Natural Support for the Fight Against Infections

Andrographis, cat’s claw, humic acid, and monolaurin

In 2020 we became all too aware of how infectious disease seriously threatens the health of people worldwide. Fortunately, there is ongoing investigation of nutrients, herbs, and other natural substances that may help fight common injurious microbes, especially when conventional medicine fails to deliver.[1] In today’s post we’ll discuss four natural substances that may provide infection-fighting benefits: andrographis, cat’s claw, humic acid, and monolaurin.


Also known as King of Bitters, Indian Echinacea, and Kalmegh, andrographis (Andrographis paniculata) is a bitter-tasting herb that has long been used in traditional medicine for the treatment of infections and other maladies.[2],[3]

The main active ingredient, known as andrographolide,[4],[5] has been shown to reduce the infectivity of numerous human viruses, including influenza.[6],[7],[8],[9] The influenza virus enters (and thus infects) our cells by way of the surface protein hemagglutinin. Research suggests that andrographolide may interfere with hemagglutinin and block its binding to cellular receptors, thus protecting us from infection.[6] In this respect, the action of andrographolide may be similar to that of certain established influenza drugs and antibody therapies.[10]

The effects of andrographolide, however, extend beyond its direct antiviral activity. It is among a handful of plant substances that can induce the expression of human β-defensin-3 (HBD3), one of the most efficient antimicrobial peptides in the body.[11] Defensins such as HBD3 play a crucial role in innate immunity.[12] Andrographolide also increases the expression of Nrf2, a master regulator of the antioxidant response.[5],[8],[13] The activation of Nrf2 helps limit oxidative damage during infections,[13] and may help limit viral replication, as shown for the hepatitis C virus.[8]

A reduction in lung inflammation and pathology is an important feature of andrographolide’s mechanism of action.

In a mouse model of influenza, andrographolide treatment was shown to diminish lung pathology, decrease viral loads, and increase survival rate.[14] A reduction in lung inflammation and pathology is an important feature of andrographolide’s mechanism of action.[15],[16] Virus-associated lung inflammation, which occurs when the immune system floods the body with cytokines, can lead to respiratory failure.

A meta-analysis of 33 randomized controlled trials found that andrographis also may help ameliorate the symptoms of acute respiratory tract infections in adults and children.[17] Andrographolide relieves inflammation by inhibiting a key pathway involving NF-κB, which controls the expression of a wide range of pro‐inflammatory signals and contributes to viral pathology.[14],[18],[19] Andrographolide also reduces levels of interleukin (IL)-6,[20] a pro-inflammatory cytokine that is a target for the treatment of severe respiratory infections.[21] Because it suppresses these pathways, andrographolide may help support lung function during respiratory infections.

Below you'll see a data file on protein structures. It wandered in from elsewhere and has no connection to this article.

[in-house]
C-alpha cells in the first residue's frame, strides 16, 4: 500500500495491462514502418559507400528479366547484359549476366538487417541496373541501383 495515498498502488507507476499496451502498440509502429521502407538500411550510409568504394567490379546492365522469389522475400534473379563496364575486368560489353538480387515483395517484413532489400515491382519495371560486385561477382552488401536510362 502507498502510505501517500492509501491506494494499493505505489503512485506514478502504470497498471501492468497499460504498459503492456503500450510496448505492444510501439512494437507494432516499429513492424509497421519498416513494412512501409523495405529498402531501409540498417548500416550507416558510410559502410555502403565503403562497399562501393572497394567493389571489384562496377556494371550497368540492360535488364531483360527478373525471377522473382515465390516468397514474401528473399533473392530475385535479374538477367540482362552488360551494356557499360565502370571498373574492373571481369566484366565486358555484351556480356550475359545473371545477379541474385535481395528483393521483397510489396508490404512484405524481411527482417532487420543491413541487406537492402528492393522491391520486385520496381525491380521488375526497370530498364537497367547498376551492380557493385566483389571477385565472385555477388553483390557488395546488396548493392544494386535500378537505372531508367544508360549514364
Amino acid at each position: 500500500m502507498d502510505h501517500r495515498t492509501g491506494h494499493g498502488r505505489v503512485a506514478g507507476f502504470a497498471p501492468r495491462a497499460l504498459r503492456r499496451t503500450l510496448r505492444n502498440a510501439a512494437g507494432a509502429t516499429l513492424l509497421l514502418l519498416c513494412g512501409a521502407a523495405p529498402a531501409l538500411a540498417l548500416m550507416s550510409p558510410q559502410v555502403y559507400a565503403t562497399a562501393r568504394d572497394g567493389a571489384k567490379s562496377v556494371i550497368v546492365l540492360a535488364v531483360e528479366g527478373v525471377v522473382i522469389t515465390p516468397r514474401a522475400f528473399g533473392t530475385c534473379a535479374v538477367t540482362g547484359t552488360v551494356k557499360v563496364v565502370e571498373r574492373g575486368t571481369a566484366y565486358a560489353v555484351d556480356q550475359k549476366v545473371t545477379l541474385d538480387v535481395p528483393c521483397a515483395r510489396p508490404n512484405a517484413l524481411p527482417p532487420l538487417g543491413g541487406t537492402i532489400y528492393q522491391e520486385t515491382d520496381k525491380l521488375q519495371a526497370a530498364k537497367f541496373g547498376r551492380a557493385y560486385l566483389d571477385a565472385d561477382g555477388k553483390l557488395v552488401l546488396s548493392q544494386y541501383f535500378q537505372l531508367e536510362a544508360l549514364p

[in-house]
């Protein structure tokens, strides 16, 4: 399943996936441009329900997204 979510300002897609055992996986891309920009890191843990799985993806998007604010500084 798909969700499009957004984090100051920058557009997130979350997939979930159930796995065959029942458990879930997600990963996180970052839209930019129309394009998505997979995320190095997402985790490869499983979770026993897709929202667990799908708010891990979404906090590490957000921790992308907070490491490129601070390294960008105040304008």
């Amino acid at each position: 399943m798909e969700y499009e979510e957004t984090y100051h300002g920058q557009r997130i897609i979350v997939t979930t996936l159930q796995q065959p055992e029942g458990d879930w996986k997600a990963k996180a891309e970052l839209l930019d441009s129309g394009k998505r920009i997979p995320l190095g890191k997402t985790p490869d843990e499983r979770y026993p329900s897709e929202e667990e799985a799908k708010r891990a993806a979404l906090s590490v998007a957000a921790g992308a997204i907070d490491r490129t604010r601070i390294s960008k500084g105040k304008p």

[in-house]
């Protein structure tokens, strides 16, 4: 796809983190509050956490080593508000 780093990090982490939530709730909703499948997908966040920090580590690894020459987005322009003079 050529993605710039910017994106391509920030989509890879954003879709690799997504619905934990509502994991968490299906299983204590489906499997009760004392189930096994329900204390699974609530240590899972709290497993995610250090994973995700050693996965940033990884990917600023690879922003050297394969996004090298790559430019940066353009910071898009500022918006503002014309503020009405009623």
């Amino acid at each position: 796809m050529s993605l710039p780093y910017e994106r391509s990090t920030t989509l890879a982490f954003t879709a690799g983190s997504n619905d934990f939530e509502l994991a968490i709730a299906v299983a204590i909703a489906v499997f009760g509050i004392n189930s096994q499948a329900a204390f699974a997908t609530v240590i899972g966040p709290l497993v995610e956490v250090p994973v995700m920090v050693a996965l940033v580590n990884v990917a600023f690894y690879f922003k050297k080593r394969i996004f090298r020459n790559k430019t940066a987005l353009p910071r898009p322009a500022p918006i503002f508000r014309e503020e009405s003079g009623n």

Cat’s claw

Cat’s claw (Uncaria tomentosa), an herb that grows wild in the Peruvian highlands, has long been used by indigenous tribes in the Amazonian region to treat inflammatory conditions, including arthritis, allergies, and asthma.[22],[23] U. tomentosa contains more than 30 bioactive compounds,[24] including mitraphylline,[25] an alkaloid that has been shown to modulate the body’s immune responses.[26],[27],[28]

Cat’s claw has been shown to increase the ability of white blood cells to ingest and subsequently destroy invaders.

Cat’s claw is one of the few Amazonian herbs shown to increase phagocytic activity, the ability of human white blood cells to ingest and subsequently destroy invaders.[22] Specific studies of U. tomentosa extracts revealed an antibacterial effect against Pseudomonas aeruginosa and Staphylococcus aureus, which are opportunistic pathogens.[29] Infections with respiratory viruses are known to enable secondary infections with pneumonia-causing bacteria like these; cat’s claw may protect against this.[30],[31]

U. tomentosa extracts have been shown to block the infection of human cells by some viruses, including Dengue virus, the most common mosquito-borne viral infection in the world.[32],[33] However, cat’s claw is best known for its anti-inflammatory properties. It modulates inflammation by suppressing levels of NF-κB and tumor necrosis factor (TNF)-α, a master regulator of inflammatory processes.[34],[35],[36] Its pronounced effect on TNF-α may provide a clue as to the utility of cat’s claw in various clinical conditions. For example, anti-TNF antibodies have been used to treat inflammatory conditions such as rheumatoid arthritis (RA), and studies have shown that cat’s claw may ameliorate the symptoms of RA in a similar manner.[37]

When it comes to respiratory infections, the production of TNF is part of the body’s attempt to clear infections. When TNF spirals out of control, however, lung damage can ensue.[38],[39],[40] It’s not surprising, then, that therapies that suppress TNF are under investigation for the treatment of severe respiratory infections.[41] Because cat’s claw not only inhibits TNF, but also ameliorates lung inflammation in mice,[23],[32],[34] it is a promising candidate for human clinical investigations.

Humic acid